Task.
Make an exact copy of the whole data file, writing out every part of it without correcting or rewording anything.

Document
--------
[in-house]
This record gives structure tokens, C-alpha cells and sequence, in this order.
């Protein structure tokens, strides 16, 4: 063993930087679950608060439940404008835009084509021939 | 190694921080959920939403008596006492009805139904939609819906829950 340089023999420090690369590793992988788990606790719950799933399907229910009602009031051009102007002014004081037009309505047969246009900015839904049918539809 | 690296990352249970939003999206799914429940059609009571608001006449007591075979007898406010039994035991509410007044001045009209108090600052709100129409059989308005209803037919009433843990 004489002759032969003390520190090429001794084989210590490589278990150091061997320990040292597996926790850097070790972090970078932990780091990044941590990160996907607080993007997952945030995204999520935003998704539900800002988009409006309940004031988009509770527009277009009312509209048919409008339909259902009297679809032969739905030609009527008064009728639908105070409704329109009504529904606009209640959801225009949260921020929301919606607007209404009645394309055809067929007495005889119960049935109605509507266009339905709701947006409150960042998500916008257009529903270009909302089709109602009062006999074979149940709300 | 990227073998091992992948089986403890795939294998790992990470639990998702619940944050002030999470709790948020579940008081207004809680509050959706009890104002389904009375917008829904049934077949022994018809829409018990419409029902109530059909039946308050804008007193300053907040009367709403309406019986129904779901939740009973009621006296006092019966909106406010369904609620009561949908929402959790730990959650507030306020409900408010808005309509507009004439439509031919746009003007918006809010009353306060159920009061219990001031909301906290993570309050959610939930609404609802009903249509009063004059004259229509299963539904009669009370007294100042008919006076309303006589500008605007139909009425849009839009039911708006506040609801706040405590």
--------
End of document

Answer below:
[in-house]
This record gives structure tokens, C-alpha cells and sequence, in this order.
């Protein structure tokens, strides 16, 4: 063993930087679950608060439940404008835009084509021939 | 190694921080959920939403008596006492009805139904939609819906829950 340089023999420090690369590793992988788990606790719950799933399907229910009602009031051009102007002014004081037009309505047969246009900015839904049918539809 | 690296990352249970939003999206799914429940059609009571608001006449007591075979007898406010039994035991509410007044001045009209108090600052709100129409059989308005209803037919009433843990 004489002759032969003390520190090429001794084989210590490589278990150091061997320990040292597996926790850097070790972090970078932990780091990044941590990160996907607080993007997952945030995204999520935003998704539900800002988009409006309940004031988009509770527009277009009312509209048919409008339909259902009297679809032969739905030609009527008064009728639908105070409704329109009504529904606009209640959801225009949260921020929301919606607007209404009645394309055809067929007495005889119960049935109605509507266009339905709701947006409150960042998500916008257009529903270009909302089709109602009062006999074979149940709300 | 990227073998091992992948089986403890795939294998790992990470639990998702619940944050002030999470709790948020579940008081207004809680509050959706009890104002389904009375917008829904049934077949022994018809829409018990419409029902109530059909039946308050804008007193300053907040009367709403309406019986129904779901939740009973009621006296006092019966909106406010369904609620009561949908929402959790730990959650507030306020409900408010808005309509507009004439439509031919746009003007918006809010009353306060159920009061219990001031909301906290993570309050959610939930609404609802009903249509009063004059004259229509299963539904009669009370007294100042008919006076309303006589500008605007139909009425849009839009039911708006506040609801706040405590």